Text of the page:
Vestibular migraine

A type of migraine that features vertigo (a sensation of movement), dizziness or balance problems

What is vestibular migraine?

Vestibular migraine (also referred to as migrainous vertigo, migraine-related dizziness, vestibular migraine or migraine with prominent vertigo) is a type of migraine where people experience a combination of vertigo, dizziness or balance problems with other migraine symptoms.


Migraine is usually associated with a range of typical symptoms alongside headache including:

  • feeling sick (nausea) and/or being sick (vomiting)
  • sensitivity to light (photophobia),
  • sensitivity to sound (phonophobia)
  • sensitivity to movement (for some people exercise can make their headache worse).

These symptoms all feature in the criteria used to diagnose migraine.

However, there are other migraine symptoms that are not included in the criteria used to make a diagnosis (despite them being common). These include

  • a sensation of movement (vertigo)
  • sensitivity to smells (osmophobia)
  • light causing pain not just sensitivity (photic allodynia)
  • sensitivity to touch on the head or face (cranial allodynia).

It is possible for people to have vertigo attacks without any headache. However, for vestibular migraine to be diagnosed migraine headache should be present at some point.

What is vertigo?

Vertigo can be defined as a sensation of movement. For some people it is described as a spinning dizziness (external vertigo), for others it’s a sensation of swaying (internal vertigo).

The best way to work out which one you may be experiencing is whether it is the world that is moving, or is it yourself?

Vertigo can be spontaneous and can also be triggered by position (standing up or lying down), head movement or visually-induced.

Vertigo can be very disabling and very prominent in migraine. This is why vestibular migraine has its own category in the International Classification of Headache Disorders (ICHD-3).


Many people with symptoms of vestibular migraine are seen by ear, nose and throat (ENT) specialists and neuro-otologists (experts in dizziness and balance disorders). People may be more likely to see these specialists (rather than a general neurologist or headache specialist) when they have vertigo symptoms without any headache.

According to the ICHD-3 the diagnosis of vestibular migraine needs:

  • at least five episodes
  • a present or past history of migraine
  • vestibular symptoms (vertigo or dizziness) lasting between five minutes and 72 hours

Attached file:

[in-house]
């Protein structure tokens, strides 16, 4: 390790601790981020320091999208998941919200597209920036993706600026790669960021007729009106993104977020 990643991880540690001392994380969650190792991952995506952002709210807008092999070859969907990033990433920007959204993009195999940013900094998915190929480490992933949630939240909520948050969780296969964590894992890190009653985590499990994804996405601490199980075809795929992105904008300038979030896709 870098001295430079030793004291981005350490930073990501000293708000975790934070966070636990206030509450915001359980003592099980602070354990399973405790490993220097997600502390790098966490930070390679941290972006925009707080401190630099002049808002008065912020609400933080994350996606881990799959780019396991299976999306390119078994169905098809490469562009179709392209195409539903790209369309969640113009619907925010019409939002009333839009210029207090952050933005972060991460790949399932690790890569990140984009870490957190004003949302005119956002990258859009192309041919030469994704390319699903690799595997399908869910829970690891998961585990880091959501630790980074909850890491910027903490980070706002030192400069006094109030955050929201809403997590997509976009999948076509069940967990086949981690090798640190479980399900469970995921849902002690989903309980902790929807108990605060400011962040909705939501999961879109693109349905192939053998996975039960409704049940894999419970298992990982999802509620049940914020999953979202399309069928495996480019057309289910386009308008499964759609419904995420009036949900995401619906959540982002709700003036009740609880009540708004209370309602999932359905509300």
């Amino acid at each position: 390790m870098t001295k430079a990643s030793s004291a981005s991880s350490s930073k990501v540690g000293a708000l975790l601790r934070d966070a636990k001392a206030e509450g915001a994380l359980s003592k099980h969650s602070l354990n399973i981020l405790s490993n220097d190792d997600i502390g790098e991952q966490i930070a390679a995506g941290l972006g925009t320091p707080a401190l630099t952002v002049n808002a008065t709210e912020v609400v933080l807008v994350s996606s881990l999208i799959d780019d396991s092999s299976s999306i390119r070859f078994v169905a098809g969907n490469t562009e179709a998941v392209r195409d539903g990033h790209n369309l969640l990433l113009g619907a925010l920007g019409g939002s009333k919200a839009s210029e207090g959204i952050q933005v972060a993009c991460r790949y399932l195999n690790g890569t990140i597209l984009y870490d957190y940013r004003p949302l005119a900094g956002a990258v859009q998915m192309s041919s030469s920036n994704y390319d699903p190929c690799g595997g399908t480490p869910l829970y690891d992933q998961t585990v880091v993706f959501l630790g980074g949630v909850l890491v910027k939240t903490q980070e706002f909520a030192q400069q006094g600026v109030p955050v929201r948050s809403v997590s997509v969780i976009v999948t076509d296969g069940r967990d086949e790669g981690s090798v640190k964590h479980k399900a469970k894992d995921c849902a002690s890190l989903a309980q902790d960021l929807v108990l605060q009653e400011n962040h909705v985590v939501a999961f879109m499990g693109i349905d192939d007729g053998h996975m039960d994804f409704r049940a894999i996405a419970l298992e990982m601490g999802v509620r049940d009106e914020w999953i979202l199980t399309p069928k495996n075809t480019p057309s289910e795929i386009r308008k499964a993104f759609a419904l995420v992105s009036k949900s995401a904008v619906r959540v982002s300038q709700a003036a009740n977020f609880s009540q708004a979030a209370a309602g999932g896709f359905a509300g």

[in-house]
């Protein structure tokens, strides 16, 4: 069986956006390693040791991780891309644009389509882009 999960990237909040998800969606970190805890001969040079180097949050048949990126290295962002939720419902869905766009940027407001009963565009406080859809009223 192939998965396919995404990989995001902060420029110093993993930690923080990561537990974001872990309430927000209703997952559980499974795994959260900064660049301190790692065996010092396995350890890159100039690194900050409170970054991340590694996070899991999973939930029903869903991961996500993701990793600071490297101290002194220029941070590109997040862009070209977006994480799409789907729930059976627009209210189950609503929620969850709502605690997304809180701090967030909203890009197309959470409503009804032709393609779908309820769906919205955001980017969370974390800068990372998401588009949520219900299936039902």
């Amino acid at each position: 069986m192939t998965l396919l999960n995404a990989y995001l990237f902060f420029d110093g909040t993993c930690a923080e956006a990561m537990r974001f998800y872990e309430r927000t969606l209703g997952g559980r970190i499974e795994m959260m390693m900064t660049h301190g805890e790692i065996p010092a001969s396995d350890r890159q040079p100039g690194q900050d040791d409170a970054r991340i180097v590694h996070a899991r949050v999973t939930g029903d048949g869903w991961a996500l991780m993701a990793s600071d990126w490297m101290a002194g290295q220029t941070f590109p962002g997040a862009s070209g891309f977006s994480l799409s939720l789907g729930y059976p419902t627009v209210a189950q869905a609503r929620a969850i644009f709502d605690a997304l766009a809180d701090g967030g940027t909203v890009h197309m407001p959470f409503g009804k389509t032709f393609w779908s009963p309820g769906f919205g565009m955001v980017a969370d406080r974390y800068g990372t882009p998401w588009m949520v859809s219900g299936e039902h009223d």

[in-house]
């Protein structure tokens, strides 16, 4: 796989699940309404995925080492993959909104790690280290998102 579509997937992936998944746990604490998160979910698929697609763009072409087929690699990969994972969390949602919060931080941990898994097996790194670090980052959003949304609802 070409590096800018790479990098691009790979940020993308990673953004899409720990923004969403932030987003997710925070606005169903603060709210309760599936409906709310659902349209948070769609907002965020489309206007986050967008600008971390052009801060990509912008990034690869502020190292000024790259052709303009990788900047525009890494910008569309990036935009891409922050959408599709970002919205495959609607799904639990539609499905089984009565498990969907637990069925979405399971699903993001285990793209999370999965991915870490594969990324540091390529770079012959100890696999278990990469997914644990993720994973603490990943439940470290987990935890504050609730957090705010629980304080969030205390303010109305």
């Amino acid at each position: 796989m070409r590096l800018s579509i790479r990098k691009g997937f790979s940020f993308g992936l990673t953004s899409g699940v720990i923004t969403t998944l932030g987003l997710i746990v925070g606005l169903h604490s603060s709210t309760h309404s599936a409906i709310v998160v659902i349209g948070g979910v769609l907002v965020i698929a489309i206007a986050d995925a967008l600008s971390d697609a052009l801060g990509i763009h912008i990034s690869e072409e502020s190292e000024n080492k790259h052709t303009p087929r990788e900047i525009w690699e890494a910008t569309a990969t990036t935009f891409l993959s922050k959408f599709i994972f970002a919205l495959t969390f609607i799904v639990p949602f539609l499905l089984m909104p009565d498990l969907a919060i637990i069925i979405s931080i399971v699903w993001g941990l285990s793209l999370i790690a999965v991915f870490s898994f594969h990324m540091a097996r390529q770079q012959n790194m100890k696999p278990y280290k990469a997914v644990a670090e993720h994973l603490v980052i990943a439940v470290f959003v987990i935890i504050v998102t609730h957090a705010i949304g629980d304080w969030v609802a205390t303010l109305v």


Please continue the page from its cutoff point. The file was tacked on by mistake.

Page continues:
• migraine headache or other migraine associated symptoms in at least half of the episodes.

As shown in the diagnostic criteria, the length of the vertigo attacks or ‘dizzy spells’ may be different for different people. For many people these would last for hours but others report their vertigo attacks could last for minutes or days and a minority reports that they last for seconds.

Ruling out other vestibular disorders may be needed. This is where management by a range of professionals, such as GPs, neurologists and neuro-otologists or ENT specialists is recommended.

The vestibular function tests (these assess the inner ear balance organs and identify if one or both are working properly) should show that vestibular function is within normal limits, in people with suspected vestibular migraine. Abnormal results in vestibular function tests should lead to the suspicion of other vestibular disorders such as Meniere’s disease.

Treatment options for vestibular migraine

Treatment of vestibular migraine is similar to that of other types of migraine, with special focus on standard migraine preventive medications such as amitriptyline, propranolol, candesartan and flunarizine. Flunarizine is not available through the GP but is available from headache clinics and often a preventive of choice in this setting. Greater Occipital Nerve blocks may also be used in this setting.

The acute treatment of the headache attacks is the same as the usually recommended for migraine. This is based on migraine-specific medications, triptans or non-specific such as non-steroidal anti-inflammatory drugs (naproxen, ibuprofen, etc) and acetaminophen (Paracetamol). Opioids should be avoided. For the vertigo attacks a short course of prochlorperazine may be beneficial as a potential vestibular sedative, and antiemetic medications such as ondansetron and domperidone may also be useful.